Your Child’s Writing Life

Aug 12, 2011 by


Pam AllynPam Allyn

Children are extremely observant about the world around them; they have vivid imaginations and they love to tell stories. Encouraging a child to embody his or her inner writing self may be a challenge, however, because many children (and adults) have been turned off to writing. Often this resistance comes from fear caused by a lack of validation or support. Maybe the scope of their writing has been limited to specific, academically valued topics. Given time, a comfortable writing environment and some inspiration, a child can become a thoughtful and passionate writer.

It is important to have readily available books of an appropriate reading level for the child. For budding writers, reading books about their interests and also being exposed to new topics are great sources of inspiration. When reading aloud, don’t be afraid to pause and ask a question such as, “What do you think is going to happen next?” or “What would you do in this character’s situation?” Discussions allow children to share their thoughts and opinions and provide an opportunity for their voice to be recognized. Affirmations of their ideas, such as “I would love to read a story like that!” make children excited to write their own stories.

For inspiration, I often use four foundational prompts, detailed in my new book Your Child’s Writing Life, which will help draw the stories out from within the child. It is helpful to ask a child to respond to:

– What he or she remembers (using photos, objects or recounting stories will get him going)
– What he or she observes (the space that surrounds him, one specific object, a changing environment)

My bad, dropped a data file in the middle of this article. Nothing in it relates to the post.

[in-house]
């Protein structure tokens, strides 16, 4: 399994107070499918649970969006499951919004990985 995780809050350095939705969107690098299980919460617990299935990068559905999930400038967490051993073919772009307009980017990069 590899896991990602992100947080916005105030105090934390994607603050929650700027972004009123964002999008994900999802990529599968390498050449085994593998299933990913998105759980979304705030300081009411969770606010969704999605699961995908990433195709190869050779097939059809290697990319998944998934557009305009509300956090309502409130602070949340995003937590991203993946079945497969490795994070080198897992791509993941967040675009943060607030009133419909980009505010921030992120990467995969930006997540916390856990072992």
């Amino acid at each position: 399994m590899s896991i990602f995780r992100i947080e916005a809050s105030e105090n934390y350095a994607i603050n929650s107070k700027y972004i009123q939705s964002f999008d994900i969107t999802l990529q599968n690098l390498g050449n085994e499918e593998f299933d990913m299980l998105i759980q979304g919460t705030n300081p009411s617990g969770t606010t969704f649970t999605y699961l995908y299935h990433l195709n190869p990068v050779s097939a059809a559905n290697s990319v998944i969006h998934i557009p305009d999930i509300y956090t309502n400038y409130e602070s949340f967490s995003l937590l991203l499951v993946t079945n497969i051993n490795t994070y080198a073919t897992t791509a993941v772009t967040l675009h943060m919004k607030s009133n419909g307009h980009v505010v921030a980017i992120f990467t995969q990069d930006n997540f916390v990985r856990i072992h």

– What he or she wonders about
– What he or she imagines (could be about the past or future, a fantasy world or a made up story)

Just as children have different topics that they want to write about, they also vary in how they like to do their writing. Listening to a child’s preferences and tailoring the writing environment to his or her specifications is a tremendous support. Many children respond well to technology as a space for writing. Designating a file for their work on the computer or teaching them to write an e-mail to a relative can incorporate writing into their screen time.

Telling stories helps foster a child’s emotional growth. Writing can be a great way to work through the more difficult parts of his or her life, such as social issues with peers or difficulties within his or her family. Becoming a lifelong writer requires practice and dedication, and the willingness to work hard at something because we are passionate about it. If a child writes from an early age, he or she will have the confidence to develop his or her own ideas and insights. Teaching children to love writing—to cherish words and harness their power—is to help transform them. A writer must be confident and curious, and willing to take risks.

If given many opportunities to write, children will experiment with various styles and perspectives until they find a voice that feels comfortable and authentic. Incorporating regular writing into a child’s daily routine will help him or her improve his or her skills. We need to believe that a child has something important to say and ideas of his or her own to share. Through writing, these ideas are inscribed with words, shared with a unique voice, and have the power to influence our view of the world.

Pam Allyn is the Executive Director and founder of LitWorld, a global organization advocating for children’s rights as readers, writers and learners. She is also the Executive Director and founder of LitLife, a national organization dedicated to school improvement. She is the author of the acclaimed and award-winning What To Read When: The Books and Stories To Read With Your Child–And All The Best Times To Read Them (Penguin Avery). Her most recent books are Pam Allyn’s Best Books for Boys: How To Engage Boys in Reading in Ways That Will Change Their Lives (Scholastic) and Your Child’s Writing Life (Penguin Avery).

Pam can be found on Twitter, Facebook, LinkedIn and at her website,

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